I want to ask the Minister one factual question which concerns dental charges. My evidence, frankly, is only anecdotal, but it seems to many of us that decisions are made not necessarily on the clinical judgments of dentists, but on their assumptions, right or otherwise, about a patient's ability to pay. As the hon. Member for Southwark and Bermondsey (Mr. Hughes) said, there is a deterrent here. I simply ask, in the time available, whether the Department recognises that there is a problem.

I am in some difficulty because there are no proposed changes in dental charges in the regulations.

Let me tell the right hon. Member for Blaenau Gwent (Mr. Foot) that the ideals of the National Health Service, on his analysis, lasted for only about three years because the then Labour Government introduced charges in 1951——

It being half-past Eleven o'clock, Mr. DEPUTY SPEAKER put the Question pursuant to Standing Order No. 15 (Prayers against statutory instruments, &c. (negative procedure)).

Question put :—

The House divided: Ayes 67, Noes 142.

Division No. 142]

[11.30 pm


Adams, Allen (Paisley N)Campbell-Savours, Dale
Alton, DavidCanavan, Dennis
Ashdown, PaddyCarlile, Alexander (Montg'y)
Atkinson, N. (Tottenham)Clark, Dr David (S Shields)
Beckett, Mrs MargaretClwyd, Mrs Ann
Beith, A. J.Cocks, Rt Hon M. (Bristol S)
Benn, Rt Hon TonyCook, Frank (Stockton North)
Bennett, A. (Dent'n & Red'sh)Corbyn, Jeremy
Bermingham, GeraldCunliffe, Lawrence
Boyes, RolandDalyell, Tam
Callaghan, Jim (Heyw'd & M)Davis, Terry (B'ham, H'ge H'l)

Deakins, EricMcWilliam, John
Dixon, DonaldMadden, Max
Dobson, FrankMarek, Dr John
Dormand, JackMarshall, David (Shettleston)
Dubs, AlfredMillan, Rt Hon Bruce
Eastham, KenNellist, David
Fatchett, DerekO'Neill, Martin
Fields, T. (L'pool Broad Gn)Pike, Peter
Flannery, MartinPowell, Raymond (Ogmore)
Foot, Rt Hon MichaelRaynsford, Nick
Foster, DerekRobinson, G. (Coventry NW)
Golding, Mrs LlinShields, Mrs Elizabeth
Hamilton, James (M'well N)Skinner, Dennis
Haynes, FrankSmith, Rt Hon J. (M'ds E)
Hogg, N. (C'nauld & Kilsyth)Tinn, James
Hughes, Sean (Knowsley S)Wardell, Gareth (Gower)
Hughes, Simon (Southwark)Wareing, Robert
John, BrynmorWelsh, Michael
Kennedy, CharlesWinnick, David
Leadbitter, TedYoung, David (Bolton SE)
Lewis, Terence (Worsley)
Livsey, RichardTellers for the Ayes:
McDonald, Dr OonaghMr. Allen McKay and Mr. Chris Smith.
MacKenzie, Rt Hon Gregor
McNamara, Kevin


Alexander, RichardHirst, Michael
Amess, DavidHolt, Richard
Arnold, TomJackson, Robert
Ashby, DavidKing, Rt Hon Tom
Atkins, Robert (South Ribble)Knox, David
Atkinson, David (B'm'th E)Latham, Michael
Baker, Nicholas (Dorset N)Lightbown, David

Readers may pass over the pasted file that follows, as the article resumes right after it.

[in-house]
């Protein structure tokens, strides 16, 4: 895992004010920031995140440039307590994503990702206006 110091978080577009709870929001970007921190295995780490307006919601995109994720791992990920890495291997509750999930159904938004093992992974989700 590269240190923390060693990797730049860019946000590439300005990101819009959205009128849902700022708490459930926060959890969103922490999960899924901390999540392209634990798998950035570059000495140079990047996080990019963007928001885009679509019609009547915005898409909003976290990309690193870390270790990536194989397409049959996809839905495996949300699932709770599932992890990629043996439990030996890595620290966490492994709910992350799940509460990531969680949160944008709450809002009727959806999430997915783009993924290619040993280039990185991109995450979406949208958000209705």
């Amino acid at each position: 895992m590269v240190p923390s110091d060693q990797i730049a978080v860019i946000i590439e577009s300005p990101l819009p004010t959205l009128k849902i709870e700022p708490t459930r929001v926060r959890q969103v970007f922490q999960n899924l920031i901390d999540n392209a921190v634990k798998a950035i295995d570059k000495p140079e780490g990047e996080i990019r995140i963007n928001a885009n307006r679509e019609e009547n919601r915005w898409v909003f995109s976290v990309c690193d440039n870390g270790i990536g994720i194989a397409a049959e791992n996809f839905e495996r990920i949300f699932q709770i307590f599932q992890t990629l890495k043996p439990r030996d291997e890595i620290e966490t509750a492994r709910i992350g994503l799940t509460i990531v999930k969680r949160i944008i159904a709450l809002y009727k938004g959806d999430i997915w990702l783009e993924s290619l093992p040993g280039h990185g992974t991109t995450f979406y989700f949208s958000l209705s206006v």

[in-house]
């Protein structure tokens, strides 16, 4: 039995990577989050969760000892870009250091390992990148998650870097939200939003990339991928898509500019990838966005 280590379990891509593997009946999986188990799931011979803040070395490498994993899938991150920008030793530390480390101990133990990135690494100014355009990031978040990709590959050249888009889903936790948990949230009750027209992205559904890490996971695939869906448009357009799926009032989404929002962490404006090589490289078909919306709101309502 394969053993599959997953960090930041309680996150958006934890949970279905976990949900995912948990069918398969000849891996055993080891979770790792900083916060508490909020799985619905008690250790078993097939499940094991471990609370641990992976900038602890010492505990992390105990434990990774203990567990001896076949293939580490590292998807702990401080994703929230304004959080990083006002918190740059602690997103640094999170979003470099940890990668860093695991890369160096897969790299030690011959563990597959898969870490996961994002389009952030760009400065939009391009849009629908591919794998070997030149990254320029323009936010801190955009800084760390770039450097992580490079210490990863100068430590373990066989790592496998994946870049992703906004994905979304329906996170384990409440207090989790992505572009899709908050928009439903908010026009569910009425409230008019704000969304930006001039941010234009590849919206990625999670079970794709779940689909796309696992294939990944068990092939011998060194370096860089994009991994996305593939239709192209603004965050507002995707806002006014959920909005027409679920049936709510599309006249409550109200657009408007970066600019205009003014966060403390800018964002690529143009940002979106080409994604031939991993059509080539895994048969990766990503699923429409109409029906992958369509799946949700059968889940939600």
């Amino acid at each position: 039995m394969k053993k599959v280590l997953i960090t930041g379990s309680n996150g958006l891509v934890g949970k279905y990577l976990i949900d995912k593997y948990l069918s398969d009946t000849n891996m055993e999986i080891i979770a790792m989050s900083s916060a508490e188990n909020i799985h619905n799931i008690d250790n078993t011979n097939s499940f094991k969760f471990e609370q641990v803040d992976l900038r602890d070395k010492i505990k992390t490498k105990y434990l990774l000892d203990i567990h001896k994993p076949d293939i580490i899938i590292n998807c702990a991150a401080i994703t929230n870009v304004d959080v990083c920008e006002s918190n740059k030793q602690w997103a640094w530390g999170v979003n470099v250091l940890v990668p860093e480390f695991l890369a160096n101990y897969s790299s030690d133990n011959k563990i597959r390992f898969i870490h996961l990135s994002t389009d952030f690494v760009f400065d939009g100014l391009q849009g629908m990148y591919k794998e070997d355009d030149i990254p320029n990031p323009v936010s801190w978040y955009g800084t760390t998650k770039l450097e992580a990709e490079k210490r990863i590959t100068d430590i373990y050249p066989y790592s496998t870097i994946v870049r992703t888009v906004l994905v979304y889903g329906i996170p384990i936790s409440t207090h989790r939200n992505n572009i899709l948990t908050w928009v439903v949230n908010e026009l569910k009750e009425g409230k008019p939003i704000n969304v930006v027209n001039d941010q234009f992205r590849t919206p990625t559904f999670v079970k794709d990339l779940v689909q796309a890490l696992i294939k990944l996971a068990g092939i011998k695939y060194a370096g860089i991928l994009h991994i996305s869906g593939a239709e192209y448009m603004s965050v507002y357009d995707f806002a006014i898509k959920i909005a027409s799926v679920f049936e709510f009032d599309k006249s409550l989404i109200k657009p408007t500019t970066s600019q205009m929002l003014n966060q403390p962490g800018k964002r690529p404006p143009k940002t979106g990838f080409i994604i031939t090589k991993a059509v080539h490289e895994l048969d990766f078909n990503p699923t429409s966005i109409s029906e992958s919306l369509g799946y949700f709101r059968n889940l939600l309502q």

Baldry, TonyLloyd, Sir Ian (Havant)
Batiste, SpencerLloyd, Peter (Fareham)
Beaumont-Dark, AnthonyLuce, Rt Hon Richard
Bellingham, HenryMcCrindle, Robert
Bendall, VivianMaclean, David John
Benyon, WilliamMcNair-Wilson, M. (N'bury)
Biggs-Davison, Sir JohnMcQuarrie, Albert
Blackburn, JohnMajor, John
Blaker, Rt Hon Sir PeterMalins, Humfrey
Bonsor, Sir NicholasMalone, Gerald
Boscawen, Hon RobertMarlow, Antony
Bottomley, PeterMather, Sir Carol
Bottomley, Mrs VirginiaMaxwell-Hyslop, Robin
Bowden, Gerald (Dulwich)Mayhew, Sir Patrick
Brandon-Bravo, MartinMerchant, Piers
Brinton, TimMeyer, Sir Anthony
Brooke, Hon PeterMiller, Hal (B'grove)
Brown, M. (Brigg & Cl'thpes)Mills, Iain (Meriden)
Browne, JohnMitchell, David (Hants NW)
Bryan, Sir PaulMoate, Roger
Burt, AlistairMorrison, Hon C. (Devizes)
Butterfill, JohnMoynihan, Hon C.
Carlisle, John (Luton N)Nelson, Anthony
Carlisle, Rt Hon M. (W'ton S)Neubert, Michael
Chapman, SydneyNewton, Tony
Clarke, Rt Hon K. (Rushcliffe)Nicholls, Patrick
Colvin, MichaelNorris, Steven
Conway, DerekOppenheim, Phillip
Coombs, SimonOttaway, Richard
Cope, JohnPage, Richard (Herts SW)
Couchman, JamesPeacock, Mrs Elizabeth
Cranborne, ViscountPowell, William (Corby)
Currie, Mrs EdwinaPowley, John
Dorrell, StephenPrice, Sir David
Douglas-Hamilton, Lord J.Raffan, Keith
Durant, TonyRaison, Rt Hon Timothy
Eyre, Sir ReginaldRhodes James, Robert
Fallon, MichaelRhys Williams, Sir Brandon
Favell, AnthonyRidley, Rt Hon Nicholas
Forsyth, Michael (Stirling)Robinson, Mark (N'port W)
Garel-Jones, TristanRowe, Andrew
Harris, DavidRyder, Richard
Harvey, RobertSackville, Hon Thomas
Hayward, RobertSainsbury, Hon Timothy
Heathcoat-Amory, DavidScott, Nicholas
Heddle, JohnShaw, Sir Michael (Scarb')

Shelton, William (Streatham)Waddington, Rt Hon David
Shepherd, Colin (Hereford)Wakeham, Rt Hon John
Silvester, FredWalden, George
Smith, Tim (Beaconsfield)Waller, Gary
Speller. TonyWardle, C. (Bexhill)
Spencer, DerekWarren, Kenneth
Spicer, Jim (Dorset W)Watts, John
Squire, RobinWells, Bowen (Hertford)
Stanbrook, IvorWells, Sir John (Maidstone)
Stanley, Rt Hon JohnWheeler, John
Stern, MichaelWhitfield, John
Stevens, Lewis (Nuneaton)Wiggin, Jerry
Stewart, Andrew (Sherwood)Winterton, Mrs Ann
Taylor, Teddy (S'end E)Winterton, Nicholas
Temple-Morris, PeterWood, Timothy
Terlezki, StefanWoodcock, Michael
Thomas, Rt Hon Peter
Thompson, Patrick (N'ich N)Tellers for the Noes:
Thornton, MalcolmMr. Mark Lennox-Boyd and Mr. Francis Maude.
Townend, John (Bridlington)

Question accordingly negatived.